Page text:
This week we discuss the Epic Games data breach, Ashley Madison’s woeful security, and an exaggerated report about Jimmy Wales’s death.
Hello and welcome to the IT Governance podcast for Friday, 26th August. Here are this week’s stories.
Epic Games has suffered a data breach, in which more than 800,000 registered users’ information was stolen. According to ZDNet, criminal hackers “exploited a known SQL injection vulnerability [to acquire] usernames, scrambled passwords, email addresses, IP addresses, birthdates, join dates, their full history of posts and comments including private messages, and other user activity data”.
A statement from the company said: “We believe a recent Unreal Engine and Unreal Tournament forum compromise revealed email addresses and other data entered into the forums, but no passwords in any form, neither salted, hashed, nor plaintext. […] Also, we believe a compromise of our legacy forums covering Infinity Blade, UDK, previous Unreal Tournament games, and archived Gears of War forums revealed email addresses, salted hashed passwords and other data entered into the forums. If you have been active on these forums since July 2015, we recommend you change your password on any site where you use the same password.”
The last time Epic Games’ forums were shut down by hackers was just over a year ago.
It’s also just over a year since ‘adult dating’ site Ashley Madison was hacked by the person or group going by the name of ‘The Impact Team’ and some 36 million users’ account details were dumped online.
Now, a joint report from the Canadian and Australian privacy commissioners has found that the company breached both countries’ privacy laws. The report states that “Although ALM [that’s Ashley Madison’s parent company, Avid Life Media, which has since rebranded itself Ruby Corp for some reason]… Although ALM had a range of personal information security protections in place, it did not have an adequate overarching information security framework within which it assessed the adequacy of its information security.”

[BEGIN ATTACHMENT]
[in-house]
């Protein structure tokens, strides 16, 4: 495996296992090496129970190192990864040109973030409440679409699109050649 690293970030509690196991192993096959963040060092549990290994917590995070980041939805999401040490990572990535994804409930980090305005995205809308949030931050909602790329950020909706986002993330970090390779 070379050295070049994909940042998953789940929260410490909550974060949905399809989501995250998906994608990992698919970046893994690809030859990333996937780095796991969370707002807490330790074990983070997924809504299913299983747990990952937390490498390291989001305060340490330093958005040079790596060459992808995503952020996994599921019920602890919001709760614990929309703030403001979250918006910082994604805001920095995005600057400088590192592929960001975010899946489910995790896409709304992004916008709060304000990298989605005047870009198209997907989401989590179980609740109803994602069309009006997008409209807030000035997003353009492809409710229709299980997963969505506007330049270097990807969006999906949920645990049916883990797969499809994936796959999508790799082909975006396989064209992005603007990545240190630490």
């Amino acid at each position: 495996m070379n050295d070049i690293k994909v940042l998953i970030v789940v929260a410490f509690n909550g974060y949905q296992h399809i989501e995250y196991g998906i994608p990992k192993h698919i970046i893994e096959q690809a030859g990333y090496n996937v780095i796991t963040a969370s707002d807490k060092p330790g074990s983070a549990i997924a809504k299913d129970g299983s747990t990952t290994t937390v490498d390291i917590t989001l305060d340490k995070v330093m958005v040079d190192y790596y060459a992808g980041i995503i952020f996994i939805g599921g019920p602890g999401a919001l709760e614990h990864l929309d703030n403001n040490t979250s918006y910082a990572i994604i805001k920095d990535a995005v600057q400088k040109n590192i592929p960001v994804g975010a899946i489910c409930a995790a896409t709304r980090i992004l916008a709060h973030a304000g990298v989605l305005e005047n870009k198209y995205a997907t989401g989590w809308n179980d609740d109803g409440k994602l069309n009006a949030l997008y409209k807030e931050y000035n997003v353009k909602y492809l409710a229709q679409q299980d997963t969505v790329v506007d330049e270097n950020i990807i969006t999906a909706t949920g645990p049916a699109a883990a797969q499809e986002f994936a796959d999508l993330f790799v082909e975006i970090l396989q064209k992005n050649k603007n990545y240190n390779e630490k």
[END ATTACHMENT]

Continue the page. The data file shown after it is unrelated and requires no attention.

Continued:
It also says: “Organizations holding sensitive personal information or a significant amount of personal information, as was the case here, should have information security measures including, but not limited to:
- a security policy(cies);
- an explicit risk management process that addresses information security matters, drawing on adequate expertise; and
- adequate privacy and security training for all staff.”
All of those recommendations are covered by the international standard for information security management, ISO 27001 – which is why we recommend it to our clients.
When Wikipedia founder Jimmy Wales’s Twitter account announced his death last weekend, shortly followed by the statement that “Wikipedia is all lies, OurMine is the true”, it was pretty obvious that the account had been hacked. In a blog post, hacking group OurMine claimed responsibility, taking the opportunity to advertise its services: “Today, our team hacked Jimmy Wales, Wikipedia founder,” it said. “You can also check or upgrade your accounts security by buying our services.” The next day, the offending tweets were deleted, and Wales tweeted “I’m (obviously) OK, and tweeting back to normal.” If you want to better secure your online accounts, remember never to reuse passwords, and to use two-factor authentication wherever possible.
Well, that’s it for this week. As ever, please feel free to comment below, telling us a bit about yourself and what you’d like more information on and we’ll do our best to answer in the coming weeks. Until next time, remember that you can keep up to date with the latest information security news on our blog. And whatever your cyber security needs – whether regulatory compliance, stakeholder reassurance or just greater business efficiency – IT Governance can help your organisation to protect, comply and thrive. Visit our website for more information: itgovernance.co.uk.